Professional Ethics and Data Exhaust

 by Jessica Rodrigues

This is an assignment from LS 566 at the University of Alabama, Fall 2020.



Libraries are obligated to collect some patron data in order to steward the collection and issue library cards pursuant to local policy, such as names, addresses, and contact information. Some libraries choose to accumulate additional information for demographic purposes - gender, birthdates, perhaps even linguistic preference or racial identity. Patrons can generate additional stored data based on charge history preferences or computer use in the building. These, combined with use metadata generated from everyday library interactions, creates a large trove of potentially personally identifiable data. As a result, libraries must be intentional and purposeful in which data they collect, what kind of data exhaust is generated in regular library use, and how they will safely store or eliminate this data and metadata.


Some forms of using use metadata may seem innocuous at first glance -- for example, noticing that a patron regularly checks out cozy mysteries, so recommending a hold on the new Joanne Fluke before being asked -- but this becomes invasive when dealing with regular item use about more sensitive topics like health or sex that a patron would rather not have affiliated with their identity. In this example, while the patron may appreciate the thought behind the new Joanne Fluke novel, she may then decide to self-censor and avoid checking out titles about a sensitive medical condition or steamy romance paperbacks because she now perceives that someone is watching what she is reading and that this information could get out. As the ALA put it, “When users recognize or fear that their privacy or confidentiality is compromised, true freedom of inquiry no longer exists.” So while this Amazon-style approach to automated suggested reading may be enticing to some users, it should remain optional and very private.


Perhaps the simplest solution to protecting patron data is not keeping any more than is necessary -- “if a library doesn’t have a particular piece of data, it cannot be misused by someone” (Corrado, 2020, p. 51). For example, there was a library in the Midwest (which I will not name) that, rather than use a library card registration form that asked for patrons’ addresses and birthdays, decided it would be simpler to just scan and retain copies of patrons’ drivers licenses. However, this created extraneous, sensitive, unnecessary data that the library was burdened with protecting, like ID numbers and even which patrons were using special driver IDs for undocumented immigrants. While they had no indications of a data breach, they decided to end that practice and destroy all of the unnecessary records. Similarly, while some patrons may appreciate having an option to view their checkout history, any such function should be set up in such a way that it is not viewable to staff or other users.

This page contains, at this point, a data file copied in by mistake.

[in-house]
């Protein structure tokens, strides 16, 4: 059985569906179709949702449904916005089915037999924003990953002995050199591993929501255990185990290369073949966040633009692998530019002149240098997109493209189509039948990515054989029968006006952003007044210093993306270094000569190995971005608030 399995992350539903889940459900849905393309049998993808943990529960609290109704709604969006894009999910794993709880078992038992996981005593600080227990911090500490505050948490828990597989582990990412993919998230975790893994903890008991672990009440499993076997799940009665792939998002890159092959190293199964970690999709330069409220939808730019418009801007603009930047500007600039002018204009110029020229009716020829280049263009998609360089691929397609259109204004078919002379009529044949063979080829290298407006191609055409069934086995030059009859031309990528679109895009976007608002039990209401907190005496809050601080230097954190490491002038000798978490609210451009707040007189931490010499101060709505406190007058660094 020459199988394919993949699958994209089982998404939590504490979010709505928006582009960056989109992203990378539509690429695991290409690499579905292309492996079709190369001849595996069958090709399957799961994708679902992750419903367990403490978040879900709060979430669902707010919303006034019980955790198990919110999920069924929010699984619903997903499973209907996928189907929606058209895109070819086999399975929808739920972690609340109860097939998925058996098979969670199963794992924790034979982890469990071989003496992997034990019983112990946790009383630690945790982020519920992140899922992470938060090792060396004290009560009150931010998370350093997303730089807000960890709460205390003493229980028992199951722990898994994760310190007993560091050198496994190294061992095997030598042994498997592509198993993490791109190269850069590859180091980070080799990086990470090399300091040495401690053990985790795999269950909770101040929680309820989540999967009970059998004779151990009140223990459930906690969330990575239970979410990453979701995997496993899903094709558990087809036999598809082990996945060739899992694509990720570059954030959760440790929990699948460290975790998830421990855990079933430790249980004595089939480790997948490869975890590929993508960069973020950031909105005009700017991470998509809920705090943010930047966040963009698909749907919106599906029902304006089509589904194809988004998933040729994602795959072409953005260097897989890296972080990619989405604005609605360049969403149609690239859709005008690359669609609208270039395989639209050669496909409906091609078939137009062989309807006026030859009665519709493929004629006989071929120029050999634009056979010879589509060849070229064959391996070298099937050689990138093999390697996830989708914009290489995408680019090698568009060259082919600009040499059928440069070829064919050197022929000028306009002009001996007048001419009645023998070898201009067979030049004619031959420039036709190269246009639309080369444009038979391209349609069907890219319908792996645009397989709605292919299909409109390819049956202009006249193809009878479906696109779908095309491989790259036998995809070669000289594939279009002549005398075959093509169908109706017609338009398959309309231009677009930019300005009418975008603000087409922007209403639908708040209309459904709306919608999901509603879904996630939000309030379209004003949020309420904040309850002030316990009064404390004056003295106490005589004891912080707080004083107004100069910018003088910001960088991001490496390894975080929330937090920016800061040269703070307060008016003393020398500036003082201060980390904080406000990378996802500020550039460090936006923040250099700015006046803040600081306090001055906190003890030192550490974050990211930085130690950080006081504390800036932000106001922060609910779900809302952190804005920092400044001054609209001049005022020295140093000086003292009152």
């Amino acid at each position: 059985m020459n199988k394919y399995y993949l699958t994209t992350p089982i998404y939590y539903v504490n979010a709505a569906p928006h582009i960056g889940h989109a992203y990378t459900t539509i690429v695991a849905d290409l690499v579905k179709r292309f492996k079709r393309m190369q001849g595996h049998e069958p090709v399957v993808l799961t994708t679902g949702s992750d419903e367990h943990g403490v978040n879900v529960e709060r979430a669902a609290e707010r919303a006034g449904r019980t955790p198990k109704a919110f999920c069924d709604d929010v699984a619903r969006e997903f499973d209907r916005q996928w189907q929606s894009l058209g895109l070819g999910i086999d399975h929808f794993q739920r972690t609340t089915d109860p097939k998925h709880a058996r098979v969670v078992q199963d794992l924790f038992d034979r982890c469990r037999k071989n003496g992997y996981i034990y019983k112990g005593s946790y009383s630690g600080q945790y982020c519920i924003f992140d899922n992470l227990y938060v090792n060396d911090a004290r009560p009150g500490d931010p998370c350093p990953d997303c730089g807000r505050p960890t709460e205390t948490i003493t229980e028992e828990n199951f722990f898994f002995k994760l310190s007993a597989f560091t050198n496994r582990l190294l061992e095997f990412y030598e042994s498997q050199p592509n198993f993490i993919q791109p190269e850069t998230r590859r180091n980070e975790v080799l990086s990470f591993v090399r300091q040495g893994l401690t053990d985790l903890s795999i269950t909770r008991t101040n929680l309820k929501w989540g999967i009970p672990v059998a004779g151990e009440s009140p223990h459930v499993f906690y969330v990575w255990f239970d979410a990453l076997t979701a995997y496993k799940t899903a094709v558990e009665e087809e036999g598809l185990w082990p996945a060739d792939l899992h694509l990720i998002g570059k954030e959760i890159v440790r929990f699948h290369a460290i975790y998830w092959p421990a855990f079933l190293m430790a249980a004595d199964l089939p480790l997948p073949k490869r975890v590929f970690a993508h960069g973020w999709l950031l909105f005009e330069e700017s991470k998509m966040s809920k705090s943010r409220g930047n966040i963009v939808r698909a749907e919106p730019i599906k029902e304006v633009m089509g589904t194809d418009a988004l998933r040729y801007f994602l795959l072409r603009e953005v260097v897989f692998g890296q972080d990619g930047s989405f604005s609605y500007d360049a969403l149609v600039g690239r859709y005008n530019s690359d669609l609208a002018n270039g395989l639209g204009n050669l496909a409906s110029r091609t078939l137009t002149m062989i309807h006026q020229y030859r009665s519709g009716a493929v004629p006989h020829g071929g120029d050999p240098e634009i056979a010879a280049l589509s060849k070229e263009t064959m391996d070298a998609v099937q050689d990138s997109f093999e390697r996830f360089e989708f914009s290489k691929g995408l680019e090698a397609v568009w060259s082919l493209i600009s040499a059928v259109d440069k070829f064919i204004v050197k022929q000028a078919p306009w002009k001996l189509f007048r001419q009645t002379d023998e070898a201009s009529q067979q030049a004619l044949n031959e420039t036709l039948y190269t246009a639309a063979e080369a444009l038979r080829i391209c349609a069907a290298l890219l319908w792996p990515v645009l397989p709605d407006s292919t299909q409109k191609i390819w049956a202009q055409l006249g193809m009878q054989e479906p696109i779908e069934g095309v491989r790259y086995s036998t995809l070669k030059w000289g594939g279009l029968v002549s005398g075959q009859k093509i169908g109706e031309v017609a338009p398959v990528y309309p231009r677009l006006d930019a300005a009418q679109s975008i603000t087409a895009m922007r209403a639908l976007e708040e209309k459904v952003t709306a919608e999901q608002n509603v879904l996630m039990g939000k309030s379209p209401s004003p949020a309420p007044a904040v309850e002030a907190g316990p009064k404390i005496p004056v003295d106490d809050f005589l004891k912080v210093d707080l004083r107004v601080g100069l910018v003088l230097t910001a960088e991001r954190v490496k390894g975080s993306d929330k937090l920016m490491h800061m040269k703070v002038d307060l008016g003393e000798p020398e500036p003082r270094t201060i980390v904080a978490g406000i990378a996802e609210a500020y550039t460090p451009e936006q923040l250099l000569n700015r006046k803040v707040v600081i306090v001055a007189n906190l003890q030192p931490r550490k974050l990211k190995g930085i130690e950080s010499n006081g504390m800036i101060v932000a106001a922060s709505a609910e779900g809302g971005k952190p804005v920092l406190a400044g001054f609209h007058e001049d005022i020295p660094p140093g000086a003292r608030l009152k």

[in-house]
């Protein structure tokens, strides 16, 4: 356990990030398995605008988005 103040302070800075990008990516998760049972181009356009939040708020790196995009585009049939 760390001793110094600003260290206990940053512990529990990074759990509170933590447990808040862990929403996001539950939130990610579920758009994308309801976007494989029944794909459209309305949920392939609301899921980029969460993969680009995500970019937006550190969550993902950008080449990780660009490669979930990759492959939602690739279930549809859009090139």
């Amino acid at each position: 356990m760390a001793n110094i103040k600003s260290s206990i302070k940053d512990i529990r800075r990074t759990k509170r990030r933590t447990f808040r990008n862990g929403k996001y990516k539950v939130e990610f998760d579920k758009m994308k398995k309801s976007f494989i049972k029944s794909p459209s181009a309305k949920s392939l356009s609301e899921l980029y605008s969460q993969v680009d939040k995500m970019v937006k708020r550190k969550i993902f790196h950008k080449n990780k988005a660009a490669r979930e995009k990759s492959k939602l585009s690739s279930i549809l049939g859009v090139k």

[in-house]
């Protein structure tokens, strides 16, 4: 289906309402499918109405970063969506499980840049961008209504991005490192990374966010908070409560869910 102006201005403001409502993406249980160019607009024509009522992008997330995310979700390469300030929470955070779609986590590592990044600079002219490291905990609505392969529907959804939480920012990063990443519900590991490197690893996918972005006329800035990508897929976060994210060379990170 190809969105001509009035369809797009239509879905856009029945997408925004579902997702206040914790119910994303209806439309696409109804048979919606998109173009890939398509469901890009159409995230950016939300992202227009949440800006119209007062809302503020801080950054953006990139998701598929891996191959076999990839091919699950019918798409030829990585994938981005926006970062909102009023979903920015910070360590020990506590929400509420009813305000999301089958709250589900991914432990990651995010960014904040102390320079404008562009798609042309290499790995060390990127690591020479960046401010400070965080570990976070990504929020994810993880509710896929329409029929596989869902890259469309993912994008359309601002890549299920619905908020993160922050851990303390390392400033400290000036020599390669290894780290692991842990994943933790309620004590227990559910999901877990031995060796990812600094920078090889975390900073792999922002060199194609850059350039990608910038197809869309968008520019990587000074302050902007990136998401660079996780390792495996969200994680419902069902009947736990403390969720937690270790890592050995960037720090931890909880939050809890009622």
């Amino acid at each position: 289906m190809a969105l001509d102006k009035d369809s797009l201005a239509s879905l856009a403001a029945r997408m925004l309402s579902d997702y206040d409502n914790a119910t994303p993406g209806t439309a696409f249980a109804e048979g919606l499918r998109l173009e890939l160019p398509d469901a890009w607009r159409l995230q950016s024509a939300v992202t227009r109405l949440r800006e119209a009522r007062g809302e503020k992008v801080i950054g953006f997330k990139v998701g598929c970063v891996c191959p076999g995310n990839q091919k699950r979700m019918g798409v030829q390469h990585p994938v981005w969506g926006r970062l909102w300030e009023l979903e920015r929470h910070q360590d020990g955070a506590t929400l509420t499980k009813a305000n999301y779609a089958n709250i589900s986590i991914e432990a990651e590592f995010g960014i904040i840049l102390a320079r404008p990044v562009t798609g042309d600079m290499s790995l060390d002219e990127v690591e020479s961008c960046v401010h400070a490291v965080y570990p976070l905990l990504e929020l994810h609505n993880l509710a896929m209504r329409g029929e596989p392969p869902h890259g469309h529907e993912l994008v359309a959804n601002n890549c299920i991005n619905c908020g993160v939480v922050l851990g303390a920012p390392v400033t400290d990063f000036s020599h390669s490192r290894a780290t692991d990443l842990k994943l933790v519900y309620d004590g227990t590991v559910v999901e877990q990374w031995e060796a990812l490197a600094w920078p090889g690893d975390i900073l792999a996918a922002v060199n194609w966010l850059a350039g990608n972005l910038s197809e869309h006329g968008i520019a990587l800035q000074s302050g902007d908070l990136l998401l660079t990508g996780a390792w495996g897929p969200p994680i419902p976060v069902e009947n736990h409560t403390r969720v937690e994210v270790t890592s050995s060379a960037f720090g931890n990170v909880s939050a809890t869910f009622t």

The Seattle Public Library chose to accumulate additional demographic information about patrons to better understand use patterns of patrons and to target perceived patron needs. As Seattle librarian Becky Yoose states in the Journal of Intellectual Freedom and Privacy in 2017, “Libraries should -- if not must -- be sanctuaries from this kind of default detailed data collection,” yet, she continues, “libraries need to gain insights into their patron populations.” If a library, such as Seattle Public Library, insists on collecting unnecessary data for marketing or decision making purposes, it must do so in an ethical way that protects privacy, and must first sincerely ask themselves if there is no better way.


Librarians do not generally go into their career with an eye towards cybersecurity or information technology, but if “personal data is as hot as nuclear waste,” as Cory Doctorow suggested in The Guardian in 2008, then libraries are veritable plutonium refineries. Doctorow was referring to efforts by the London Underground to accumulate additional identifiable information about its users, which created a data exhaust that could viably be used to construct narratives about their lives and choices, but libraries are similarly situated. Library workers often know a great deal about patrons from basic interactions -- imagine these inferences being drawn on a large scale using computer learning. As libraries have increasingly come under attack from phishing and ransomware schemes that endanger private records, it is impossible to create a truly airtight data network. It is important, therefore, for libraries to intentionally limit the amount of data and metadata they request, store, and generate, to protect the institution itself, its patrons’ privacy, and the confidence of its patrons.


References
Corrado, E. M. (2019). Libraries and protecting patron privacy. Technical Services Quarterly, 37(1), 44-54. doi:10.1080/07317131.2019.1691761

Doctorow, C. (2008, January 15). Personal data is as hot as nuclear waste. The Guardian. Retrieved from https://www.theguardian.com/technology/2008/jan/15/data.security#:~:text=Personal%20data%20is%20as%20hot%20as%20nuclear%20waste&text=Our%20capacity%20to%20store%2C%20copy,skyward%2C%20headed%20straight%20into%20infinity.

Pomerantz, J. (2015). Metadata. Cambridge, MA: The MIT Press.

Privacy: An Interpretation of the Library Bill of Rights. (2020, February 05). Retrieved September 7, 2020, from http://www.ala.org/advocacy/intfreedom/librarybill/interpretations/privacy

Yoose, B. (2017). Balancing privacy and strategic planning needs. A case study in de-identifaction of patron data. Journal of Intellectual Freedom and Privacy. (2)1, 15-22.

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